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Everything you need to grow...
Gardens to gander

We are coming into the best time to see snowdrops in all their glory.

From now until February they are a promise that spring is just around the corner. West Dean Gardens is now open from January 2nd, right the way through the year.


They are open in January and February Mon-Fri 10.30am-4pm and Sat, Sun and Bank Holidays 9am-4pm.


Entry is £6.25 but if you have an RHS Card then the entry is free for the cardholder during Jan-Feb and Oct-Dec.

See www.westdean.org.uk for further details.

Insector Clueso! 


An invasion of Asian hornets could hit English shores, after the number of nests found on Jersey rose by almost a third this year.


Since 2018 the Jersey Asian Hornet group have been training beekeepers who are nervous about the fact that, inevitably, the UK are going to get Asian hornets. Asian hornets eat native honey bees.


Asian hornets are distinguished by being up to 2.5cm in length, have a dark brown or black body, bordered with a fine yellow band. If you think you see an Asian hornet, take a photo and share it with the Non-Native Species Secretariat.


Email address is alertnonnative@ceh.ac.uk

Weeders Digest






National Trust’s Book ‘Inspirational Gardens Through the Seasons by Helene Gammick.


This glorious book capture the best of British gardens through the seasons. From carpets of bluebells and voluptuous summer roses to golden autumnal landscapes and spectacular snowdusted walks, this beautiful guide is filled with evocative photography that will offer inspiration to gardeners throughout the year. 


IBSN / Item number: 978-1-909881-20-4

Top gardening jobs for January

Here are the RHS's top monthly garden tips. You can read more on this article on their website, here

Often the coldest month, January might be the middle of winter but as the days lengthen the garden starts to grow. Now is a great time to plan for the coming gardening year and to order seeds and plants. Enjoy the fresh air on dry sunny days and check your winter protection, stakes, ties and supports are still working after any severe weather. Also leave some garden areas uncut a little longer, to provide shelter for wildlife in your garden.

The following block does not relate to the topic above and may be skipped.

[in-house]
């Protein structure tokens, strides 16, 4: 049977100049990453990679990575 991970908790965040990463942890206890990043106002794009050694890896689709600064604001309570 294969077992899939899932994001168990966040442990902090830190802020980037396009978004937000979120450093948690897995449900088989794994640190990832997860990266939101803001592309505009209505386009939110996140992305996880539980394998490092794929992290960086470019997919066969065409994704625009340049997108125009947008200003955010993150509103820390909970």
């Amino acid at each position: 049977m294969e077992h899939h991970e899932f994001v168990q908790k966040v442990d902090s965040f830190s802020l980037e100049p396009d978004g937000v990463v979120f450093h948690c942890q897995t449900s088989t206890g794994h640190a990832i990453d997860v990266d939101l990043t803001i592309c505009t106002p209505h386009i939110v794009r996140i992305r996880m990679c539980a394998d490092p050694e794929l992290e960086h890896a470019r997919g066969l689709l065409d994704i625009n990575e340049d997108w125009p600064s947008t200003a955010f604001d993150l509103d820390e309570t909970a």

1.  Recycle your Christmas tree by shredding it for mulch
2. Clean pots and greenhouses ready for spring
3. Dig over any vacant area that has not been dug already

4. Disperse worm cats in lawns

5. Inspect stored tubers of dahlia, begonia and canna for rot or drying out
6. Prune apple and pear trees
7. Start forcing rhubarb
8. Plan your vegetable crop rotations for the coming season
9. Keep putting out food and water for hungry birds
10. Make a polythene shelter for outdoor peaches etc to protect against leaf curl

‘Beneath the crisp and wintry carpet hid A millions buds but stay their blossoming And trustful birds have built their nest amid The shuddering boughs, and only wait to sing’


Robert Seymour Bridges ‘The Growth of Love’

‘Come, ye cold winds, at January’s call, On whistling wings, and with white flakes bestrew the earth’


John Ruskin ‘The Months’

‘Don’t judge each day by the harvest you reap but by the seeds that you plant’


Robert Louis Stevenson

‘That time of year thou mayst in me behold When yellow leaves, or none, or few, do hang Upon those boughs which shake against the cold’


William Shakespeare ‘Sonnet 73’